Introduction to Remote Video Auditing

Introduction to Remote Video Auditing of
Hand Hygiene Compliance in UK hospitals
GovToday offices, Manchester
12th March 2012

Maria Cann and Derek Butler met the team who are piloting a remote video auditing project in the UK. This is an exciting development in the arena of improving compliance with hand hygiene. The system has been tested in North Shore University Hospital in the USA and early discussions are taking place with colleagues in the NHS to look into using the technology here.

Left to right: Donna Armellino, Director of Infectious Diseases, North Shore University Hospital; Maria Cann, Secretary, MRSA Action UK; Derek Butler, Chair, MRSA Action UK; Adam Aronson, Chief Executive Officer, Arrowsight Inc; Dr Bruce Farber, Chief of Infectious Disease, North Shore University Hospital North Shore University Hospital Study Demonstrates Hand Hygiene Rates Improve Exponentially When Remote Video Auditing Technology Provides Continuous Feedback to Health Care Professionals

Nearly one out of every twenty hospitalized patients each year will develop a hospital-acquired infection (HAI). Of those infected, it is estimated that 100,000 will die. The cost to the healthcare system is approximately $45 billion and rising. Despite universally-accepted knowledge that hand hygiene among health care professionals is an intervention to reduce HAI, tools to encourage greater compliance among hospital staff have been largely ineffective. Hand hygiene rates in US hospitals have been documented as being very low in numerous academic studies, with some studies indicating hand hygiene rates as low 5%. Now, in a groundbreaking study just published in Clinical Infectious Diseases, North Shore University Hospital on Long Island is credited with taking a new approach to hand hygiene that has produced dramatic results. The hospital partnered with Arrowsight, Inc., developer of a patented 24/7/365 third-party remote video auditing platform (RVA) to monitor hand hygiene and conduct a pilot program to increase hand hygiene among health care professionals in their medical intensive care unit (MICU).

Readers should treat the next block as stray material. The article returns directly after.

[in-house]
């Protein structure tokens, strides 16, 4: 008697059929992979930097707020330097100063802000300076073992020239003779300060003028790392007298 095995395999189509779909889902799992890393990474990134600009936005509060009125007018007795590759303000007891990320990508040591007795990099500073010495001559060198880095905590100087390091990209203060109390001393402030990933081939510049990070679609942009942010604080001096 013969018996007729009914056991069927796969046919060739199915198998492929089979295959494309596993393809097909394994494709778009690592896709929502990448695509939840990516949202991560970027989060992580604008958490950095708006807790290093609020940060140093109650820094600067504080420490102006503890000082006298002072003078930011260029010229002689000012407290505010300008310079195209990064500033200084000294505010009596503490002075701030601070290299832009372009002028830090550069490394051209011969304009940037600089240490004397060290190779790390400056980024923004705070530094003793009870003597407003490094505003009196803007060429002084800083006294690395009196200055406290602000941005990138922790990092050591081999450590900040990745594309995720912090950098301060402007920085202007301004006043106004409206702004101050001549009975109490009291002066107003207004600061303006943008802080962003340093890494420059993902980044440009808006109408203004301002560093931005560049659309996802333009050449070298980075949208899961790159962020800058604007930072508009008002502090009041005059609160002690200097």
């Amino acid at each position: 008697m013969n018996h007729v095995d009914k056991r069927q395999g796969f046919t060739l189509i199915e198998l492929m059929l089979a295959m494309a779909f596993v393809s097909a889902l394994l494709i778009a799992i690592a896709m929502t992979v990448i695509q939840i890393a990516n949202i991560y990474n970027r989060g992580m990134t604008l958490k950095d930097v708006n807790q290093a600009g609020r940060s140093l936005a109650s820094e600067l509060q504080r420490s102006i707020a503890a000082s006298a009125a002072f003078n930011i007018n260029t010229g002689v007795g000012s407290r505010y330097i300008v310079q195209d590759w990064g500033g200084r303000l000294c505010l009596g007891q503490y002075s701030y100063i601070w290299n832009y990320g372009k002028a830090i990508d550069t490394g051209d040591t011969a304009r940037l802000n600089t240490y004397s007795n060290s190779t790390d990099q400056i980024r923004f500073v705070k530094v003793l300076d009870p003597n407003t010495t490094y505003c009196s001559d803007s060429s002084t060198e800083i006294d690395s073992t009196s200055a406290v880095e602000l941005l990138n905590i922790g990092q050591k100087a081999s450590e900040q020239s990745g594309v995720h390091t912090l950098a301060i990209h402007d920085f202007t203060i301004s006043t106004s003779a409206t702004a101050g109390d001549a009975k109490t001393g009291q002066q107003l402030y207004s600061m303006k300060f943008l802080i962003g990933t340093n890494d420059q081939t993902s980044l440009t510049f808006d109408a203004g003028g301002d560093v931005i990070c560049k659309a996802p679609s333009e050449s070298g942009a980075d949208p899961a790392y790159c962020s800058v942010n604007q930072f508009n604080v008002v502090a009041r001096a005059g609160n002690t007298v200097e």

Over an initial 16-week period, the hospital staff were monitored to establish a base rate of hand hygiene compliance without any feedback to the staff. Using a very strict definition of hand hygiene (requiring health care workers to perform hand hygiene before and after patient care within 10 seconds of entering and exiting the room, regardless if gloves were used), their rates were right in line with previously documented findings at around 10%. The next 16-week period, staff received real-time feedback on their performance via LED screens mounted on the walls of the MICU and from management. Within weeks of providing feedback, the hand hygiene rate during the second period jumped to over 80%. During a subsequent 17 month maintenance period, a sustained rate of well above 80% was achieved. There were over 430,000 hand hygiene data points collected during the 25 month study period, making this the most comprehensive study ever conducted on hand hygiene performance.

The system is not focussed on individuals, and giving collective feedback has been shown to improve compliance to 95% and higher in some instances. Wards are competing with each other to be the best. Clostridium difficile has been seen to reduce. Everyone is accountable and where there is any slippage in compliance energies are placed on raising performance. Standards and expectations are clearly set out and everyone is aware of their responsibility.

This is a major breakthrough in providing a better standardised measurement of hand hygiene compliance and will save many lives in our opinion. It's our duty to not only aim to be the best, but to excel when we are caring for people when they are at their most vulnerable.

If you or someone you care about has been affected by a healthcare associated infection and you wish to discuss this with us, please contact us at

The information on this website is for general purposes only and is not a substitute for qualified medical care, if you are unwell please seek medical advice.

(c) MRSA Action UK 2012